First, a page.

Toya Graham is not a hero. She's a mom. She's a parent who apparently cares about the safety and growth of her son. Yet many have labeled her as their hero for caring enough to run after the son she recognized by the pants he was wearing - slap him around and drag him home.

So why have some labeled her a hero mom? Well, a hero is unusual - defined as a person of distinguished courage, bravery, and one of noble quality. I frankly don't know if she possesses any of these qualities. So although not a hero, in my opinion, Toya appears heroic because, in this wussified, day and age, her actions are indeed unusual, appearing courageous, and in fact frowned upon by most in today's society. So much so that it has caused consternation among those in the liberal media. And for conservatives, any action that causes the left's panties to bunch is usually considered courageous, even heroic.

One example of bunched panties is Joan Walsh of Salon.com, who writes: "Baltimore's hero mom has a name. It's Toya Graham. And the woman lionized nationwide for beating her 16-year-old son on camera, and dragging him away from Monday night's riots, doesn't feel at all like hero."

Graham did admit during an interview on CBS This Morning that she "just lost it." And what the heck is wrong with that? It's not as if her 16-year-old son simply played hooky from school for the day. He was out in the middle of a potentially dangerous and uncertain situation. Frankly, if the mom didn't freak out and "lose it," we should all be suspect of her.

But, also as a requirement of the left, it's not just the "beating" that bothers Ms. Walsh. There must also be a racial component to the black mother's action toward her black son to complete the left's narrative. Somehow, Ms. Walsh must equate white America's approval of Graham's action to racism. She must remind us of the overarching theme that must be present in every story regarding the strife in Baltimore.

She describes that the "beating" made the black mom the "hero to much of white America," which she classifies as "heartbreaking."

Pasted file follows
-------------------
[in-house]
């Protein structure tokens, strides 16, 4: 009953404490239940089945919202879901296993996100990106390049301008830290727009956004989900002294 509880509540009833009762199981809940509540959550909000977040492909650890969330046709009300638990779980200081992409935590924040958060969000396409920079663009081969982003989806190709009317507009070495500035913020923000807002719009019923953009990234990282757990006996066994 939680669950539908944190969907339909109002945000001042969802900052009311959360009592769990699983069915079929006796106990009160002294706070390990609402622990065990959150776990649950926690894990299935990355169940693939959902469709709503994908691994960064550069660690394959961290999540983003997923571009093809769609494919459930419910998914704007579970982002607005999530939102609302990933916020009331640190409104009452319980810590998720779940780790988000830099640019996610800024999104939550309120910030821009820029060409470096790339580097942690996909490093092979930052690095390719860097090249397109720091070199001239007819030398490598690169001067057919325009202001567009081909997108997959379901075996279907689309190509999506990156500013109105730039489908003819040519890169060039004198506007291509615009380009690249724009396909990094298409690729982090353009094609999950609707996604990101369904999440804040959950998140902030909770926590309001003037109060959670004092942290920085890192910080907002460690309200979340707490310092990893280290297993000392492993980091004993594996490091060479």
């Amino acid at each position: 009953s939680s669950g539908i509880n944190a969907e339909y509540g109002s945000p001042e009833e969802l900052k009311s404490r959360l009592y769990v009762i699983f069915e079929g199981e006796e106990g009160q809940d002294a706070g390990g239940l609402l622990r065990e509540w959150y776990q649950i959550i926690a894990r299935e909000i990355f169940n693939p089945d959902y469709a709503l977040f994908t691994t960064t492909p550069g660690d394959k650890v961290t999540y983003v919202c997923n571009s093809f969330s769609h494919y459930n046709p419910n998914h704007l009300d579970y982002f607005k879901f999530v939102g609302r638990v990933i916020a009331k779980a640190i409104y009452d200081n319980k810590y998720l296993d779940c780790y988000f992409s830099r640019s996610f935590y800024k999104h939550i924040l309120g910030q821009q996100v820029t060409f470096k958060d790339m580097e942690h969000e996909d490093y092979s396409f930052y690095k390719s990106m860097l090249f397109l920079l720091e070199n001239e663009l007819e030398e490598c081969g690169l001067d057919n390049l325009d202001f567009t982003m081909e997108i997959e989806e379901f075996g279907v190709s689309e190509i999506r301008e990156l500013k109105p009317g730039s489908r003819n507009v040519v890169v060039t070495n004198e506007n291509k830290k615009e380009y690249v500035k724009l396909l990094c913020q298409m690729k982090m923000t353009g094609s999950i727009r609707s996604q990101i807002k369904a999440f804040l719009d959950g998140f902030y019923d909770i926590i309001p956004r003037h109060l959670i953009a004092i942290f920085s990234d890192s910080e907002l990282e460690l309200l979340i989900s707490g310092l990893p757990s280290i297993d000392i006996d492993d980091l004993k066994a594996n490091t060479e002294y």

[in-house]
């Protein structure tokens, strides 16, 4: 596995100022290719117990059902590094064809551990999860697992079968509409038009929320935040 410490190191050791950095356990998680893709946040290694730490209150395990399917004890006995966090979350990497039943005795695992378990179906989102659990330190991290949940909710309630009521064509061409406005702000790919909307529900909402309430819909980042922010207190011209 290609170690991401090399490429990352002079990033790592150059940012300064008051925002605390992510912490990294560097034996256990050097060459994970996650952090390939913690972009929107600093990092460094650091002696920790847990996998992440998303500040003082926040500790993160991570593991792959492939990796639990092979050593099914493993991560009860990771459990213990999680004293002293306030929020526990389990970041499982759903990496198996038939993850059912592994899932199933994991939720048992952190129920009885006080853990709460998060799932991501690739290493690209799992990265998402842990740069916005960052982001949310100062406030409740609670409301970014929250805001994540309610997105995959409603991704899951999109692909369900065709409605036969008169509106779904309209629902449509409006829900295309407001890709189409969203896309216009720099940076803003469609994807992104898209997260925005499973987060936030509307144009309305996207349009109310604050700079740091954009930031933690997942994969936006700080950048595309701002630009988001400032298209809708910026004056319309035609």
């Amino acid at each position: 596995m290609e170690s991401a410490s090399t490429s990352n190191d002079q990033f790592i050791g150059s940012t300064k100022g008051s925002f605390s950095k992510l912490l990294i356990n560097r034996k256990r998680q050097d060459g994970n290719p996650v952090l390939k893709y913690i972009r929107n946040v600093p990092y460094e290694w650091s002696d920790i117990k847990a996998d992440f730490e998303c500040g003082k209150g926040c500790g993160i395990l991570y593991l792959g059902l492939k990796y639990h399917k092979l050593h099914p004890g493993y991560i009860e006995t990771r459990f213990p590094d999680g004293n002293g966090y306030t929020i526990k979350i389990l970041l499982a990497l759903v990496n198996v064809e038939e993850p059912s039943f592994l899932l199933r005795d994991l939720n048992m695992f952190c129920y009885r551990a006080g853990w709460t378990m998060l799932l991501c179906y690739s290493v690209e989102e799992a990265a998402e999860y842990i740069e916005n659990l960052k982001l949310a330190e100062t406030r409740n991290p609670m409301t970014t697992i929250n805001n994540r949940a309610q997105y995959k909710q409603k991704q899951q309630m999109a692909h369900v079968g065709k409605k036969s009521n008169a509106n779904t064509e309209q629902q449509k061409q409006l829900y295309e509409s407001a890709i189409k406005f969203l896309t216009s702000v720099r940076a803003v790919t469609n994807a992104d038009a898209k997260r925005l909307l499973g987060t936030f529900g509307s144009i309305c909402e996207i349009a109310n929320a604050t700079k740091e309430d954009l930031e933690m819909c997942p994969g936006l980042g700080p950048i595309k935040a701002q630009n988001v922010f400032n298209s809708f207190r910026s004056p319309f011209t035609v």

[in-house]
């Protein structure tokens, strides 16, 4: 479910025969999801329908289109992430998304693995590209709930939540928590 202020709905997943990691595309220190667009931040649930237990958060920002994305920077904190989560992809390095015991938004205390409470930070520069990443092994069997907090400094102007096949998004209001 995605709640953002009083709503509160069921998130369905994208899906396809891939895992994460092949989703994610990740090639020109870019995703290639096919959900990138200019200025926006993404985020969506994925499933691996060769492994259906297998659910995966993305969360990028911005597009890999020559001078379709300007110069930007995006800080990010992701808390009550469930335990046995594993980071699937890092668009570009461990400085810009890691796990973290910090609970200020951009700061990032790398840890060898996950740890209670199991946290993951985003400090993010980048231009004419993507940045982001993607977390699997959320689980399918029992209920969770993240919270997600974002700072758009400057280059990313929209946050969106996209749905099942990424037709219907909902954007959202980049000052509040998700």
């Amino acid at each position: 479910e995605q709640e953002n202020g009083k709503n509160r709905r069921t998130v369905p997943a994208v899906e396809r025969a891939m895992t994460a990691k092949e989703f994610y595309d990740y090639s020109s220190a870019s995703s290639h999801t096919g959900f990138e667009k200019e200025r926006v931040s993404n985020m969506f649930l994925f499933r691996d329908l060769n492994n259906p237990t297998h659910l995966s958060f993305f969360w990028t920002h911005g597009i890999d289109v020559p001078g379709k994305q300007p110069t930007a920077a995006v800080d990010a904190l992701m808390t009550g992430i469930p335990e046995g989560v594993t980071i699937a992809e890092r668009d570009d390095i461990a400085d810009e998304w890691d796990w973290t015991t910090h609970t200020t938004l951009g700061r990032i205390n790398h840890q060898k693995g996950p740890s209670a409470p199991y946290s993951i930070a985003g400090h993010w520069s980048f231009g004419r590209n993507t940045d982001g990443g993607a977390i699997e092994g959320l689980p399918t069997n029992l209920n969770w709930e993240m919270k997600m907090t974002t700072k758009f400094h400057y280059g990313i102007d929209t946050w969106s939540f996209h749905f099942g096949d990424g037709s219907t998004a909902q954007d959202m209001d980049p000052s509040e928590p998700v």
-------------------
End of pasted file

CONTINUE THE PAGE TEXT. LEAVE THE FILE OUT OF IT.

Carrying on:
And why is it so heartbreaking? Why are the honkies cheering Toya?

Joan explains that "anyone white who's applauding Graham's moment of desperation, along with the white media figures who are hyping her 'heroism' is essentially justifying police brutality, and saying the only way to control black kids is to beat the sh*t out of them."

Wow! Is that what I was thinking when I watched the video? Until this moment, I was unaware that I was an advocate for police brutality or beating the sh*t out of black kids. Thanks Joan. Thanks for putting me in touch with my inner violent racist that I didn't know was there. Maybe I'll invite some friends over this weekend for a barbeque and a lynching.

So evidently, according to Ms. Walsh and I'm sure most of the left, if you're white and appreciate the fact that a mother, any mother, cares enough to worry about the safety of her child by slapping him around, somehow, this equates to justifying police brutality.

Well, Ms. Walsh - that's a bit of a stretch, even for you on the left. And just when we on the right thought that there was no place lower than the gutter or a snake's belly, you prove us wrong.

Walsh explains that "if Graham beat her child like that in the aisles of CVS, you can be sure somebody would call CPS [child protective services]."

Well, Ms. Walsh - I think you're right about that—unless, of course, there were looters, rioters, and riot police present in the CVS and said child was wearing a black mask and appeared to be partaking in the rioting. Then, just like this incident, I doubt CPS would get a single call.

The thing that appears to escape Ms. Walsh is the fact that this mother cared enough to freak out and rundown her son, potentially putting herself in harm's way and not seeming to care about that, in order to remove her kid from a situation that she knew would not end well otherwise.

Maybe if more mothers cared enough to occasionally use corporal punishment or "tough love," we wouldn't have the problems we currently do in the inner city—or anywhere else for that matter.

It's people like Joan Walsh and the left's touchy-feely hands-off parenting techniques that have caused more problems in this country than the occasional slap of a child, not the other way around.

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